Reproductive division of labor (e.g., germ-soma specialization) is a hallmark of the evolution of multicellularity, signifying the emergence of a new type of individual and facilitating the evolution of increased organismal complexity. A large body of work from evolutionary biology, economics, and ecology has shown that specialization is beneficial when further division of labor produces an accelerating increase in absolute productivity (i.e., productivity is a convex function of specialization). Here we show that reproductive specialization is qualitatively different from classical models of resource sharing, and can evolve even when the benefits of specialization are saturating (i.e., productivity is a concave function of specialization). Through analytical theory and evolutionary individual-based simulations, we demonstrate that reproductive specialization is strongly favored in sparse networks of cellular interactions that reflect the morphology of early, simple multicellular organisms, highlighting the importance of restricted social interactions in the evolution of reproductive specialization.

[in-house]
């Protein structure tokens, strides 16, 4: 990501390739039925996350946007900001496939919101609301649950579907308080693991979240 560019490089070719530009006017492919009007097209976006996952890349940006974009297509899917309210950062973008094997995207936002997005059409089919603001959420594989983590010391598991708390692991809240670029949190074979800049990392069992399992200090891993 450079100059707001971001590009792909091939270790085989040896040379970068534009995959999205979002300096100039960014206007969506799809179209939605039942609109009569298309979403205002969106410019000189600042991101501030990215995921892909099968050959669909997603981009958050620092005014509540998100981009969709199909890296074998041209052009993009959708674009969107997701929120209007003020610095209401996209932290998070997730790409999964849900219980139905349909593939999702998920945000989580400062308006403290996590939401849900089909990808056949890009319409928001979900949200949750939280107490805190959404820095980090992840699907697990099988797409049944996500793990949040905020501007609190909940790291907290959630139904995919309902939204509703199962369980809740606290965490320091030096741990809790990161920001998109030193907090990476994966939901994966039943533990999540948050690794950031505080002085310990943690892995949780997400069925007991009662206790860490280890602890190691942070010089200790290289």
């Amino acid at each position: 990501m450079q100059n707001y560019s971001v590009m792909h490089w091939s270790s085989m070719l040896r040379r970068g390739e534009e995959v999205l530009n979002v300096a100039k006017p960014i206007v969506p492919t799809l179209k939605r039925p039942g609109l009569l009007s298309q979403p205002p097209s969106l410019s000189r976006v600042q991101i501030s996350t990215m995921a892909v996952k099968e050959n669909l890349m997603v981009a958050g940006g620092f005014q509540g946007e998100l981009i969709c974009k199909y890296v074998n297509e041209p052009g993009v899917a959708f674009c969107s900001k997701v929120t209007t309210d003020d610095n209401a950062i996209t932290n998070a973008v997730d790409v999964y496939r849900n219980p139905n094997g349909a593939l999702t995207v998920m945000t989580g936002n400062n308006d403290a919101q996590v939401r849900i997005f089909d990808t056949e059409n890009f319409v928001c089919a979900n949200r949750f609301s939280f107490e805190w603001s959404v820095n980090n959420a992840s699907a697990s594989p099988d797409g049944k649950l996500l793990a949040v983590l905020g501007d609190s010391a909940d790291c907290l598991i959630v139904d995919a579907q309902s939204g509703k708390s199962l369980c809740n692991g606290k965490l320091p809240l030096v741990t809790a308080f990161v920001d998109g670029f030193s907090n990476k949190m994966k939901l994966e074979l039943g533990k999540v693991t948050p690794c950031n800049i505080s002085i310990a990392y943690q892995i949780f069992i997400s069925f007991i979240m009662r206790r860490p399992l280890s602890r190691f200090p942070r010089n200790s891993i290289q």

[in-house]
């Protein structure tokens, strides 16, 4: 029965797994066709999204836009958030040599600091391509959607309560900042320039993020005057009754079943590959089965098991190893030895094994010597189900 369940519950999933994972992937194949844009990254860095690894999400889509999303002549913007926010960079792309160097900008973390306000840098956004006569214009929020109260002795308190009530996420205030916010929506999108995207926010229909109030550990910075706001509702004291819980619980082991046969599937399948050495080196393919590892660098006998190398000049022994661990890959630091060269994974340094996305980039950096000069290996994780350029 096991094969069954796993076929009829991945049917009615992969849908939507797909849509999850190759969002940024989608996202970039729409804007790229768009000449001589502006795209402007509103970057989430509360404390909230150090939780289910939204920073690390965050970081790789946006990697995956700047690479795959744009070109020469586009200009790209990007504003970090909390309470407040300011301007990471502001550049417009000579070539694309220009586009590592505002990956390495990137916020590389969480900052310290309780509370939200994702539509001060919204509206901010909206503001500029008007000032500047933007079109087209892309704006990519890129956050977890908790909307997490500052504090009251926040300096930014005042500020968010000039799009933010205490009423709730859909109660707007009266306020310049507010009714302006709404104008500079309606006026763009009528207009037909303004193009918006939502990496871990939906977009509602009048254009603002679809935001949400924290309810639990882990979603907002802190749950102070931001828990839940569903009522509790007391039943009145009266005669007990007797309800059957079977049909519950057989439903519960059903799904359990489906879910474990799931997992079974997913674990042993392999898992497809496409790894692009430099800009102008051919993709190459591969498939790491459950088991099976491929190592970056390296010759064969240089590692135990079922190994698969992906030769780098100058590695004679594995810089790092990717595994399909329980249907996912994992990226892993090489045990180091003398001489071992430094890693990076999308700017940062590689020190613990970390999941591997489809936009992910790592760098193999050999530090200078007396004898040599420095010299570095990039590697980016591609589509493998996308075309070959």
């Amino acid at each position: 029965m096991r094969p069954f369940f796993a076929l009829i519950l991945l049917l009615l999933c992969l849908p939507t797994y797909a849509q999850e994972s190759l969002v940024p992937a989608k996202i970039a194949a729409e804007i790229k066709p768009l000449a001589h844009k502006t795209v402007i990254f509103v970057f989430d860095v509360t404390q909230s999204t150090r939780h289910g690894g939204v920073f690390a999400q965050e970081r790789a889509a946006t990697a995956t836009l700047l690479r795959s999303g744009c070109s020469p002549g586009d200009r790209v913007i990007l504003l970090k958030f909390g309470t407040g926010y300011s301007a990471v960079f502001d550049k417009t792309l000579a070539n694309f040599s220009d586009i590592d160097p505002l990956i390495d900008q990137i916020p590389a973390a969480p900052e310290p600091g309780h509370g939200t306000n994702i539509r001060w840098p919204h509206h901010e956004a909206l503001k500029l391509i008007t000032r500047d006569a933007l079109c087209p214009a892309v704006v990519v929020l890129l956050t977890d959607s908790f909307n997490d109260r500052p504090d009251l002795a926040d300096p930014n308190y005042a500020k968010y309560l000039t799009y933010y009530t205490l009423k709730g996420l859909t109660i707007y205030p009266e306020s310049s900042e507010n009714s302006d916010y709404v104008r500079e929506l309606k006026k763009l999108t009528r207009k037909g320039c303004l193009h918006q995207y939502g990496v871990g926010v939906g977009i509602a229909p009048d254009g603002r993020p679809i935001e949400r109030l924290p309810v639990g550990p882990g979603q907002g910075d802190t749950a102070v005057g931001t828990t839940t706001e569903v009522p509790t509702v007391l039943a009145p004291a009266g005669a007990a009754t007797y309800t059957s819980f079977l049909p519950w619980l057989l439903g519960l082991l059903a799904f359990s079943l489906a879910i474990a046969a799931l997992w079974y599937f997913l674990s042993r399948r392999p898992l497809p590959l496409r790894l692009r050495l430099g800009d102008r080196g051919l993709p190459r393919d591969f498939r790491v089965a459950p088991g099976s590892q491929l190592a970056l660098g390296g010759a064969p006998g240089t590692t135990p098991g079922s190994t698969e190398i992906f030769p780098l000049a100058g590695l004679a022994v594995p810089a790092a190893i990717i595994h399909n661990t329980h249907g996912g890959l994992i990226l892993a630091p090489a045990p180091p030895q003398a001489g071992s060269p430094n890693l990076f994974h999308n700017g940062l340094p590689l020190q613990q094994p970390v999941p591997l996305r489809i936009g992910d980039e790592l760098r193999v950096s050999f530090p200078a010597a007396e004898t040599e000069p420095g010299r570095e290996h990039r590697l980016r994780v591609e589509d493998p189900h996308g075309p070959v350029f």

- William C Ratcliff
- Peter J Yunker
The funders had no role in study design, data collection and interpretation, or the decision to submit the work for publication.
- Raymond E Goldstein, University of Cambridge, United Kingdom
- Received: December 11, 2019
- Accepted: September 17, 2020
- Accepted Manuscript published: September 17, 2020 (version 1)
© 2020, Yanni et al.
This article is distributed under the terms of the Creative Commons Attribution License permitting unrestricted use and redistribution provided that the original author and source are credited.
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